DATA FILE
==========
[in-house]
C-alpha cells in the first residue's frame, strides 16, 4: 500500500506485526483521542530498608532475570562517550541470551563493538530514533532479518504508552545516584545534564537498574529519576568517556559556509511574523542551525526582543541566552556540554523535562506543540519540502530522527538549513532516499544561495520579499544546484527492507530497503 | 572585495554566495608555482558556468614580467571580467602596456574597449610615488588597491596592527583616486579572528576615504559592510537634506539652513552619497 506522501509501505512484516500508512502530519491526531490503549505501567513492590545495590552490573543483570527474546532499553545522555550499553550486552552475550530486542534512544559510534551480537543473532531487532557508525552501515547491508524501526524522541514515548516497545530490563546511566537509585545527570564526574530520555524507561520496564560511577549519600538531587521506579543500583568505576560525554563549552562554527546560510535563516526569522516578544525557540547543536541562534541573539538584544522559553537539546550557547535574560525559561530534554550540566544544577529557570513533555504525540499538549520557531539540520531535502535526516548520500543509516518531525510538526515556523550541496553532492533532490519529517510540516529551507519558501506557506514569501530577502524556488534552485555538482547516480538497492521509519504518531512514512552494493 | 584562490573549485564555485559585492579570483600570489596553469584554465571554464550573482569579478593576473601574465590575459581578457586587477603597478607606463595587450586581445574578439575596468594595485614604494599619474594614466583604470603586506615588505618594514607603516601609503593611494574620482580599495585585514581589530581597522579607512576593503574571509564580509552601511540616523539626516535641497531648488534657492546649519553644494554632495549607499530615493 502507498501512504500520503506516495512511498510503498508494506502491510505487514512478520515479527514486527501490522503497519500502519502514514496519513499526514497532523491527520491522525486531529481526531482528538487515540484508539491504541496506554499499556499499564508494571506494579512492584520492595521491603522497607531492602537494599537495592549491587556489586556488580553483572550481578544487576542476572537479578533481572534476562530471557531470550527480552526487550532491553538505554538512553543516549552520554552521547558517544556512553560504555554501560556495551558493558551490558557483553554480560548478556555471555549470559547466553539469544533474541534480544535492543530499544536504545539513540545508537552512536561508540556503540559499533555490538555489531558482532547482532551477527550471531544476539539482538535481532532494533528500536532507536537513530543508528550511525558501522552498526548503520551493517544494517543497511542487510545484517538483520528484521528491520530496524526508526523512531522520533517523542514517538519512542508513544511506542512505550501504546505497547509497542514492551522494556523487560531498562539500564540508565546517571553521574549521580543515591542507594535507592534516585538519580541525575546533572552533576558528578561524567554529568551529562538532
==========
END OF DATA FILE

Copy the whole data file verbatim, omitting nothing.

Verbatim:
[in-house]
C-alpha cells in the first residue's frame, strides 16, 4: 500500500506485526483521542530498608532475570562517550541470551563493538530514533532479518504508552545516584545534564537498574529519576568517556559556509511574523542551525526582543541566552556540554523535562506543540519540502530522527538549513532516499544561495520579499544546484527492507530497503 | 572585495554566495608555482558556468614580467571580467602596456574597449610615488588597491596592527583616486579572528576615504559592510537634506539652513552619497 506522501509501505512484516500508512502530519491526531490503549505501567513492590545495590552490573543483570527474546532499553545522555550499553550486552552475550530486542534512544559510534551480537543473532531487532557508525552501515547491508524501526524522541514515548516497545530490563546511566537509585545527570564526574530520555524507561520496564560511577549519600538531587521506579543500583568505576560525554563549552562554527546560510535563516526569522516578544525557540547543536541562534541573539538584544522559553537539546550557547535574560525559561530534554550540566544544577529557570513533555504525540499538549520557531539540520531535502535526516548520500543509516518531525510538526515556523550541496553532492533532490519529517510540516529551507519558501506557506514569501530577502524556488534552485555538482547516480538497492521509519504518531512514512552494493 | 584562490573549485564555485559585492579570483600570489596553469584554465571554464550573482569579478593576473601574465590575459581578457586587477603597478607606463595587450586581445574578439575596468594595485614604494599619474594614466583604470603586506615588505618594514607603516601609503593611494574620482580599495585585514581589530581597522579607512576593503574571509564580509552601511540616523539626516535641497531648488534657492546649519553644494554632495549607499530615493 502507498501512504500520503506516495512511498510503498508494506502491510505487514512478520515479527514486527501490522503497519500502519502514514496519513499526514497532523491527520491522525486531529481526531482528538487515540484508539491504541496506554499499556499499564508494571506494579512492584520492595521491603522497607531492602537494599537495592549491587556489586556488580553483572550481578544487576542476572537479578533481572534476562530471557531470550527480552526487550532491553538505554538512553543516549552520554552521547558517544556512553560504555554501560556495551558493558551490558557483553554480560548478556555471555549470559547466553539469544533474541534480544535492543530499544536504545539513540545508537552512536561508540556503540559499533555490538555489531558482532547482532551477527550471531544476539539482538535481532532494533528500536532507536537513530543508528550511525558501522552498526548503520551493517544494517543497511542487510545484517538483520528484521528491520530496524526508526523512531522520533517523542514517538519512542508513544511506542512505550501504546505497547509497542514492551522494556523487560531498562539500564540508565546517571553521574549521580543515591542507594535507592534516585538519580541525575546533572552533576558528578561524567554529568551529562538532